My Predictions about What Will Be Revealed and What Will Occur in the Finale of Season Two of True Detective

After this past week’s penultimate episode, it is clear that the crime that set much of the current action in motion occurred two decades earlier. During the 1992 L.A. race riots, several corrupt Vinci police officers committed an armed robbery of a jewelry store, with the most conspicuous loot being a set of exquisite blue diamonds. The couple who owned the jewelry store were gunned down in cold blood, and when police arrived at the scene of the crime, they found the couple’s two children hiding in a cabinet, unharmed but no doubt very deeply traumatized.

Two decades later, the blue diamonds resurfaced as former police officer and current city manager Ben Caspere became involved in a land deal that will transform farmland hopelessly polluted by mine waste into a high-speed-rail corridor. The blue diamonds were part of Caspere’s collateral.

Up to the most recent episode in the series, the assumption has been that Caspere’s death was connected to a double-cross related to the land deal. But the mutilation of his corpse—the burning out of his eyes with acid and the shotgun blast to his genitals–was an indication that the crime was motivated by something much deeper and darker than greed. Whether or not he knew it, Caspere’s chief administrative assistant, Laura, is the girl whose parents were murdered in the jewelry store robbery.

But who is the girl‘s brother? My guess is that it is Ani Bezzerides’ former partner and frustrated love interest, Detective Elvis Ilinca. This revelation will explain why Ray Velcoro was shot with non-lethal loads of buckshot while searching the apartment that Caspere kept for some of his sexual escapades. And I am assuming that something on the videotapes that were stolen from the apartment after Velcoro was shot would have tied Ilinca or his sister to Caspere.

The next episode will likely begin with Velcoro and Bezzerides’ tormented idyll being interrupted by whoever has survived the underground shootout with Paul Woodrugh. They have woodrugh’s cellphone and will be able to locate Velcoro and Bezzerides’s in their hideout because of the calls back and forth between them and Woodrugh.

It would seem very unlikely that Velcoro and Bezzerides could have any sort of future together; so I expect that one of them will get killed. For closure, I think that Velcoro may end up back at the bar where the most cheerless folk singer in the world seems to have a regular, nightly gig and where the waitress with the facial scars is clearly sweet on him. That tableau would provide an ending that is marginally upbeat without being at all optimistic in any broader sense. In fact, I am guessing that Woodrugh’s death—and the deaths of all of the rogue Vinci cops whom he killed–will be passed off as another gang-related slaughter, and it is possible that Velcoro may end up as the Vinci police chief.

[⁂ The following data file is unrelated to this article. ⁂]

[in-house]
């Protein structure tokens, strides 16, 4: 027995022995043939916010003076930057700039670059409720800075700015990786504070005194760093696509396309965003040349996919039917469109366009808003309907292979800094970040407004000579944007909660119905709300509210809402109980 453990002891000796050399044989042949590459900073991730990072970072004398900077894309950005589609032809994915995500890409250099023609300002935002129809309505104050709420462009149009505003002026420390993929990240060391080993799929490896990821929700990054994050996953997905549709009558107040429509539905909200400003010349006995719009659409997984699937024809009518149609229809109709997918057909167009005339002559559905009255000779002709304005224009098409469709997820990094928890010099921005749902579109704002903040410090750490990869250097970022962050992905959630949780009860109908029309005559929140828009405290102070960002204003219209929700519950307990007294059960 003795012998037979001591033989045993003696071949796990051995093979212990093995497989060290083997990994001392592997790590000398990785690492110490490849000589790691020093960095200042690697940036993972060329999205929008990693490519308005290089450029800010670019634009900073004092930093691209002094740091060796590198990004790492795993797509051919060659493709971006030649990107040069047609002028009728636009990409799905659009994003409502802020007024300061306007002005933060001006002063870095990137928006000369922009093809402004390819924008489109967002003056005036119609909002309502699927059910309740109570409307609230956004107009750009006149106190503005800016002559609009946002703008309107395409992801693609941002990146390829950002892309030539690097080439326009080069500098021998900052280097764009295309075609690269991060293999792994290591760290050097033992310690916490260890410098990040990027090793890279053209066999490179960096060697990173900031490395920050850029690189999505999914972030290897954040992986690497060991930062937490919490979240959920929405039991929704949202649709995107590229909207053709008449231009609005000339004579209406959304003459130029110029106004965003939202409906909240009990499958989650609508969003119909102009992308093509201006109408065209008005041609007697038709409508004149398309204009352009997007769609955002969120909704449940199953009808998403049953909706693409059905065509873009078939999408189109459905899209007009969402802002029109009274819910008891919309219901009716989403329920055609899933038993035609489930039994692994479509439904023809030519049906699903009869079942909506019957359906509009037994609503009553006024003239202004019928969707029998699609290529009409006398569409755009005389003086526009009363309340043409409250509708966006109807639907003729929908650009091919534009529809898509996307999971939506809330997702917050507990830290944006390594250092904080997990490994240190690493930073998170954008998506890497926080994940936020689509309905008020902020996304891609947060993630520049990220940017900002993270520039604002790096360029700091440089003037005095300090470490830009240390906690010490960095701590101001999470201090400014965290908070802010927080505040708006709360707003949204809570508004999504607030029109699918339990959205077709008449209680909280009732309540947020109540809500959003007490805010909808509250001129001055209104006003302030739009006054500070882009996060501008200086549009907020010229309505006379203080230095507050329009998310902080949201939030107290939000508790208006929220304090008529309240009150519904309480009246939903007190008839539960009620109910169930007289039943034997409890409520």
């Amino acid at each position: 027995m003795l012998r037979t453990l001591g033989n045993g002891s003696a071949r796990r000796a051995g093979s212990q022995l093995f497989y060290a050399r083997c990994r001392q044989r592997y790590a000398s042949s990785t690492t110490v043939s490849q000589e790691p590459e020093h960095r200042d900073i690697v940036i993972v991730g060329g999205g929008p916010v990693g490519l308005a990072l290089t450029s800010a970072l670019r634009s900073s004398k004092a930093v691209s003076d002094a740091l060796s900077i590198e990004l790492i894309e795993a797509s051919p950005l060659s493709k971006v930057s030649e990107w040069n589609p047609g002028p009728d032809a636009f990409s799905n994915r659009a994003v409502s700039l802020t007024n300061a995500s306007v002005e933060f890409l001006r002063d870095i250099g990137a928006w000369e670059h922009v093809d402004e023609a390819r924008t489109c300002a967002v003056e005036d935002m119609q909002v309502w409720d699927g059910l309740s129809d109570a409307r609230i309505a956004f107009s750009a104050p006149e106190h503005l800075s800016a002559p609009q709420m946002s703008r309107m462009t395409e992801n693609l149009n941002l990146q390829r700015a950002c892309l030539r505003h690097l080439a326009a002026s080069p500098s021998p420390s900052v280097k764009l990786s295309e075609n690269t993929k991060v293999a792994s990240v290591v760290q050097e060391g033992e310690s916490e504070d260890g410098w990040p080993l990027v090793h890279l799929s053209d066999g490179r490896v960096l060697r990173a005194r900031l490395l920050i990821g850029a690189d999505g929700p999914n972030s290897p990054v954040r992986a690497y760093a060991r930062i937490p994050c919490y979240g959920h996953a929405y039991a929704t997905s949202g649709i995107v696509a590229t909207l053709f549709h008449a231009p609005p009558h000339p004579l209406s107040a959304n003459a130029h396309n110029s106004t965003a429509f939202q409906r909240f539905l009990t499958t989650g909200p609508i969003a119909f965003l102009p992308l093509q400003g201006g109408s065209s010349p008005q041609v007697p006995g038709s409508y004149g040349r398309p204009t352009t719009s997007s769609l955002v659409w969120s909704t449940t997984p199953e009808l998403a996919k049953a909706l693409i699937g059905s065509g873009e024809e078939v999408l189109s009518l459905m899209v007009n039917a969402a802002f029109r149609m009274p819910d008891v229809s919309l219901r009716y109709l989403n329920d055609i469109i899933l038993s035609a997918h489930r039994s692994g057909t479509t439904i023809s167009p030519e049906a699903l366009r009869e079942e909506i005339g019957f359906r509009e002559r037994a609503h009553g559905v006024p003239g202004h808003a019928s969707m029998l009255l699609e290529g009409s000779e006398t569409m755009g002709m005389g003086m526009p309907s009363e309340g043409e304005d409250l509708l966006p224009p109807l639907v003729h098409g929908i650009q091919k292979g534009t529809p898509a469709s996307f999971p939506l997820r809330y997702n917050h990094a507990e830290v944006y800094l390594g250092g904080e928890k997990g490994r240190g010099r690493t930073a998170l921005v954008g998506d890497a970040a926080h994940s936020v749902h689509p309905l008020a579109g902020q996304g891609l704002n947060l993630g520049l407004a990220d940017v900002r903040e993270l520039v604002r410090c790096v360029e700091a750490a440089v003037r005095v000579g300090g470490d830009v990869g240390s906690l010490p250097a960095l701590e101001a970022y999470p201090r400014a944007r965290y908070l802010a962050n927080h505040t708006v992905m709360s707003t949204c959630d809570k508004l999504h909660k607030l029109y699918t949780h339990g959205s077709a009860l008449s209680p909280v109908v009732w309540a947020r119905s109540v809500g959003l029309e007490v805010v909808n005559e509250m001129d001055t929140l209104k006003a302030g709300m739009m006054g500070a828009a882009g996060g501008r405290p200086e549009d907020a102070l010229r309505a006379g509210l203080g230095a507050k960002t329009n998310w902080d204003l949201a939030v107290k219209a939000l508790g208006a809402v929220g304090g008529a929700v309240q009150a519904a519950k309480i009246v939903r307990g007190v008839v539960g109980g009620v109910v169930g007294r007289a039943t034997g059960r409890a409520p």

If Velcoro survives in any circumstances comparable to those that I have described, Ani Bezzerides will probably have to die in some scenario that suggests that she has never quite been able to protect herself from the sort of predation that she experienced as a child. Perhaps Elvis Ilinca will kill her as some tortured confession comes to an emotionally distraught climax. Perhaps Velcoro will then kill Ilinca.

Whatever happens to Ani Bezzerides, I will be much more surprised if Frank Semyon is going to escape or even survive. He was so desperate to go legit that he gave Caspere millions of dollars without any real security beyond Caspere’s assurances. From the moment that he began having ambitious dreams to escape his gritty circumstances, he has been in over his head. In fact, he has been so preoccupied with pursuing his big opportunity and then with unraveling how it all disappeared in an instant that he has missed the obvious—that the Russian gangsters have been systematically moving in on his operations. Although he now understands what has been occurring and is responding with ruthlessness, he has never had enough resources to transcend the very tough milieu within which he has learned to operate with brutal efficiency. His wife may make it to Argentina, but I will be surprised if he makes it out of Vinci alive.

In the 90-minute season finale on Sunday night, we will find out if any—never mind most–of these predictions turn out to be true.



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